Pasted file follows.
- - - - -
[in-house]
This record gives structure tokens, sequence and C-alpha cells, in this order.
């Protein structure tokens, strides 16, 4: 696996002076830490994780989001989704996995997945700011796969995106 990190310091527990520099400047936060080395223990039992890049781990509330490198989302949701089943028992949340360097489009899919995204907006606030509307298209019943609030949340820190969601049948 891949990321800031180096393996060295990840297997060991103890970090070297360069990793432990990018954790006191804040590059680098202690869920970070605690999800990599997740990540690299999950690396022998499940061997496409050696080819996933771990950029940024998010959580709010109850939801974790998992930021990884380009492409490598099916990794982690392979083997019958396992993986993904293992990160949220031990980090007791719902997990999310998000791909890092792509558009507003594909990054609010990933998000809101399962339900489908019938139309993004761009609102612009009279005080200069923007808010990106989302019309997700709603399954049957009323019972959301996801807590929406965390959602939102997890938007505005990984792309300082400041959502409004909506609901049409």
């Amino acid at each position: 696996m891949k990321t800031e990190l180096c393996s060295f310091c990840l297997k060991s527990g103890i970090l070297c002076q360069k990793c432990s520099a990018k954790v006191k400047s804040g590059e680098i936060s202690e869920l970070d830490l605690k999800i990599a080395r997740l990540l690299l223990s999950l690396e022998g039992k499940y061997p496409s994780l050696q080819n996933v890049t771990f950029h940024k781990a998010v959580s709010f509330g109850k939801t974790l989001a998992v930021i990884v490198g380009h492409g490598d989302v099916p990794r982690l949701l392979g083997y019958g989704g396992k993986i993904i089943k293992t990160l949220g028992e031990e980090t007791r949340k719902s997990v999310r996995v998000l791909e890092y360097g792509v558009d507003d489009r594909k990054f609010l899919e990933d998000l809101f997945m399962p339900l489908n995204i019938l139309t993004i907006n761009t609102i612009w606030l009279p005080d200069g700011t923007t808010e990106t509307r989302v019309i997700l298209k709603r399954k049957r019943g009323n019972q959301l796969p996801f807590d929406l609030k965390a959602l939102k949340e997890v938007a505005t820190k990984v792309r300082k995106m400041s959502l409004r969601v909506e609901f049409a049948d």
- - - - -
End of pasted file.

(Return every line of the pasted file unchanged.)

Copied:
[in-house]
This record gives structure tokens, sequence and C-alpha cells, in this order.
């Protein structure tokens, strides 16, 4: 696996002076830490994780989001989704996995997945700011796969995106 990190310091527990520099400047936060080395223990039992890049781990509330490198989302949701089943028992949340360097489009899919995204907006606030509307298209019943609030949340820190969601049948 891949990321800031180096393996060295990840297997060991103890970090070297360069990793432990990018954790006191804040590059680098202690869920970070605690999800990599997740990540690299999950690396022998499940061997496409050696080819996933771990950029940024998010959580709010109850939801974790998992930021990884380009492409490598099916990794982690392979083997019958396992993986993904293992990160949220031990980090007791719902997990999310998000791909890092792509558009507003594909990054609010990933998000809101399962339900489908019938139309993004761009609102612009009279005080200069923007808010990106989302019309997700709603399954049957009323019972959301996801807590929406965390959602939102997890938007505005990984792309300082400041959502409004909506609901049409």
């Amino acid at each position: 696996m891949k990321t800031e990190l180096c393996s060295f310091c990840l297997k060991s527990g103890i970090l070297c002076q360069k990793c432990s520099a990018k954790v006191k400047s804040g590059e680098i936060s202690e869920l970070d830490l605690k999800i990599a080395r997740l990540l690299l223990s999950l690396e022998g039992k499940y061997p496409s994780l050696q080819n996933v890049t771990f950029h940024k781990a998010v959580s709010f509330g109850k939801t974790l989001a998992v930021i990884v490198g380009h492409g490598d989302v099916p990794r982690l949701l392979g083997y019958g989704g396992k993986i993904i089943k293992t990160l949220g028992e031990e980090t007791r949340k719902s997990v999310r996995v998000l791909e890092y360097g792509v558009d507003d489009r594909k990054f609010l899919e990933d998000l809101f997945m399962p339900l489908n995204i019938l139309t993004i907006n761009t609102i612009w606030l009279p005080d200069g700011t923007t808010e990106t509307r989302v019309i997700l298209k709603r399954k049957r019943g009323n019972q959301l796969p996801f807590d929406l609030k965390a959602l939102k949340e997890v938007a505005t820190k990984v792309r300082k995106m400041s959502l409004r969601v909506e609901f049409a049948d």